Our Visit to the Pyramids of San Felipe de los Alzati
Two butterfly reserves down and one to go, so Bob and I decided to give it a break and check out the local pyramids. We were becoming quite familiar with Highway 15 being the main road in and out of Zitacuaro, and again we were headed northwest, this time in the direction of Tuxpan, Mexico. Our goal was the Pyramids of San Felipe de los Alzati just outside a small village of the same name. Long before we uncovered the secret trail to the pyramids, we saw them looming on a distant hill.
The ruins are located on the southern slopes, near the base, of Cerro Zirahuato. That beehive-shaped mountain peak tops out at 2,376 metres (7,795 ft) making it the 33rd highest mountain in the state of Michoacan, Mexico, and certainly could not be overlooked when searching the streets and backroads of the community for access to the pyramids.
Suffice it to say that road signs and markers are nearly non-existent in Mexico’s countryside and small communities, so after arriving in the village of San Felipe de los Alzati, over the course of an hour, Bob and I explored side roads and country lanes in search of some indication of how to get to the ruins. On the direction of one person, we followed a steep, narrow and very rugged dirt track before coming to a washed out section filled with baseball-sized rocks. We then knew it was time to get out of there, but Bob had to do so by backing the car down the steep incline. Thankfully, part way back to the main road, we saw a woman sweeping her front yard so inquired of her, with map in hand, and she pointed us up the road shown above. She graciously insisted that we park our car on her front yard and walk to the trailhead, which we did.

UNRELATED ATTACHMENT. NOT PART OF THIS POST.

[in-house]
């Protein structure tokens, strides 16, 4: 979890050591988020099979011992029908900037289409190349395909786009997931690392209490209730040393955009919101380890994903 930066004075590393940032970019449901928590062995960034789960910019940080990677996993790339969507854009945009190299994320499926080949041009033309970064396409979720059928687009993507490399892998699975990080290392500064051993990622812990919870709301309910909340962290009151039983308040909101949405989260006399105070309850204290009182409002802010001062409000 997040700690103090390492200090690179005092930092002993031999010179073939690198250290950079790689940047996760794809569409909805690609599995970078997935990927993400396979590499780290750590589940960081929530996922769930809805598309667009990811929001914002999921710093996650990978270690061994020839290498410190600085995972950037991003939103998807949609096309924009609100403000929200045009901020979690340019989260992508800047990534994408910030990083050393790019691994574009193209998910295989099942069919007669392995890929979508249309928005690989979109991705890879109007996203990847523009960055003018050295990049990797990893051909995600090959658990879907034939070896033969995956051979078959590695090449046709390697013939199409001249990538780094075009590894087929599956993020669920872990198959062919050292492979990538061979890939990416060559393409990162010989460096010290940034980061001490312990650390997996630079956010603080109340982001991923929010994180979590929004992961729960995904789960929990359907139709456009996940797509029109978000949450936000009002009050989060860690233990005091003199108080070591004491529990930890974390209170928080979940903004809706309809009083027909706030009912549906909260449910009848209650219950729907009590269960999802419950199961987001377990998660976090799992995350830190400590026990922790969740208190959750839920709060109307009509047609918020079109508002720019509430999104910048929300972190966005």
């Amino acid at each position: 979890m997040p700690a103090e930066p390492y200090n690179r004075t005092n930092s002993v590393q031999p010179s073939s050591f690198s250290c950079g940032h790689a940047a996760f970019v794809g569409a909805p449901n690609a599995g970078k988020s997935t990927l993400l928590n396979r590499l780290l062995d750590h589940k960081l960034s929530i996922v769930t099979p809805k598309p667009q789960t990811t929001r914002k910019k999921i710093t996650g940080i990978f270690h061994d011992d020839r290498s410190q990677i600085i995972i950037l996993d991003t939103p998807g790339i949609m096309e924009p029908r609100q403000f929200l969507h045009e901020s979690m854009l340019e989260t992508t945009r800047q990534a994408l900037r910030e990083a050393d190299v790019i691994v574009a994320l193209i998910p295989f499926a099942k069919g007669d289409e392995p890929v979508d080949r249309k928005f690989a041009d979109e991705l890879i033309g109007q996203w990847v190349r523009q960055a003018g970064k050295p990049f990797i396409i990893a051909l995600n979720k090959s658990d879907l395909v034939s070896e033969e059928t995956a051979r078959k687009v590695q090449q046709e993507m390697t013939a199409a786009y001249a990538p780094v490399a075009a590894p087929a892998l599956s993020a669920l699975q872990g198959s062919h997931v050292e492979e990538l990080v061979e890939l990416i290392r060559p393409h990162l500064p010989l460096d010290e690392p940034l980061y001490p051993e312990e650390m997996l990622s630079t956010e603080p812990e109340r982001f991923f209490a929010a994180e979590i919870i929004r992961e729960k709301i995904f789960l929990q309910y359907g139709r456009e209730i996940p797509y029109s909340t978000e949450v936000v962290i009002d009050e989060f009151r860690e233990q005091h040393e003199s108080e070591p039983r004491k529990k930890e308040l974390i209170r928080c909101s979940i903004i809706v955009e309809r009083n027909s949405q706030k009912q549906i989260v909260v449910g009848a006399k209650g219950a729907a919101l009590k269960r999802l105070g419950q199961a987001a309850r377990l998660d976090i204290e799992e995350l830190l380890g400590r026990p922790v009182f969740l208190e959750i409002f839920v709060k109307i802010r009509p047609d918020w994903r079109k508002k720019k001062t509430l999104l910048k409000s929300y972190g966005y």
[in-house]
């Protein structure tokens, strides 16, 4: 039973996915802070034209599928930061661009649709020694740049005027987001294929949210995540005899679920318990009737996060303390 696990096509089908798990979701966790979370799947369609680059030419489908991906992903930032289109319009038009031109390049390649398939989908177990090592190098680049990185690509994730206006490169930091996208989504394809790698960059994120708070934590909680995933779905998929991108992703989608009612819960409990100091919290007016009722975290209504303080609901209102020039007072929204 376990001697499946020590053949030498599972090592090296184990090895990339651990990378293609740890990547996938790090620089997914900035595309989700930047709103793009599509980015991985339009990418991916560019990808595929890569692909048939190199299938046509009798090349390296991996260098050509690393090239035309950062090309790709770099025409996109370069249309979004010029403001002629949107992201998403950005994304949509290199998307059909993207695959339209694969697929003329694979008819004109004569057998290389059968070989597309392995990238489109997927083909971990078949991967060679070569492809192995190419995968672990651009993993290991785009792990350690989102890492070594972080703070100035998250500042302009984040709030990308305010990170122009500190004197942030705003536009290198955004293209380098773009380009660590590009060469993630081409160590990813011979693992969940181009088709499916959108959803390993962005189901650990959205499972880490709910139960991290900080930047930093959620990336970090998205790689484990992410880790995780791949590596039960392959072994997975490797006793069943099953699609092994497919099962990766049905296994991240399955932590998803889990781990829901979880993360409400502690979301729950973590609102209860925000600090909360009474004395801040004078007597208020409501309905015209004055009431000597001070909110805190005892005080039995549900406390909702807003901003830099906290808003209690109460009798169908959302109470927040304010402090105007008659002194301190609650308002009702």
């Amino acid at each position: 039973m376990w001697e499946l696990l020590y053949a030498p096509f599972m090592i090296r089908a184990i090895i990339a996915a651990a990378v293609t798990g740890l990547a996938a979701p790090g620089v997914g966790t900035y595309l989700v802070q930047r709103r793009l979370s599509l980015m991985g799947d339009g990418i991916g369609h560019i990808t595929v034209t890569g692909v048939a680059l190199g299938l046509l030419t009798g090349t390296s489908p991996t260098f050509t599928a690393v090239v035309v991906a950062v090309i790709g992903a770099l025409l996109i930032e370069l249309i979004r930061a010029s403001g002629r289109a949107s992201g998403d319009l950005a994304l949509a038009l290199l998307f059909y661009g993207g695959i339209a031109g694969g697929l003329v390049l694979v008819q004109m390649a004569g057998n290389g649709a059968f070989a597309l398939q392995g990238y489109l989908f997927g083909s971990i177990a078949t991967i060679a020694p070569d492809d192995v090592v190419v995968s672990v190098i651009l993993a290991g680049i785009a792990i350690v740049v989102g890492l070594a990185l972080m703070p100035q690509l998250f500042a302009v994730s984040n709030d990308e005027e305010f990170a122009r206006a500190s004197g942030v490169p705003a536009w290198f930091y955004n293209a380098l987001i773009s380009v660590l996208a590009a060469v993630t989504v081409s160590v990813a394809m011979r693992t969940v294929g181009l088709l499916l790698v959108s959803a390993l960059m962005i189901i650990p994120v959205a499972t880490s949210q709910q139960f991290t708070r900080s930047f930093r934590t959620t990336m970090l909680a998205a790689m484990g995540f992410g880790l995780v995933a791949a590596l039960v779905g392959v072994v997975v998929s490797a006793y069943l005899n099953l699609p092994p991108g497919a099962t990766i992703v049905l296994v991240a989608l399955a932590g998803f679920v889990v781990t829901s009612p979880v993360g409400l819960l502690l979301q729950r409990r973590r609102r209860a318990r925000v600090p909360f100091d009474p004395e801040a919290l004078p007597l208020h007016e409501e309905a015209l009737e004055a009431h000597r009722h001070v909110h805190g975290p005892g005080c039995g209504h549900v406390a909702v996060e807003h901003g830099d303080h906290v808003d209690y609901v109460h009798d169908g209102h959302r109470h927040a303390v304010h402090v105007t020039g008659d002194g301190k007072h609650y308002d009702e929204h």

Suited up with backpacks containing our boxed lunch, water bottles, hiking sticks and hats, a mere 100 feet up that stony lane we found a series of stone steps that marked the entrance to an obscure trail.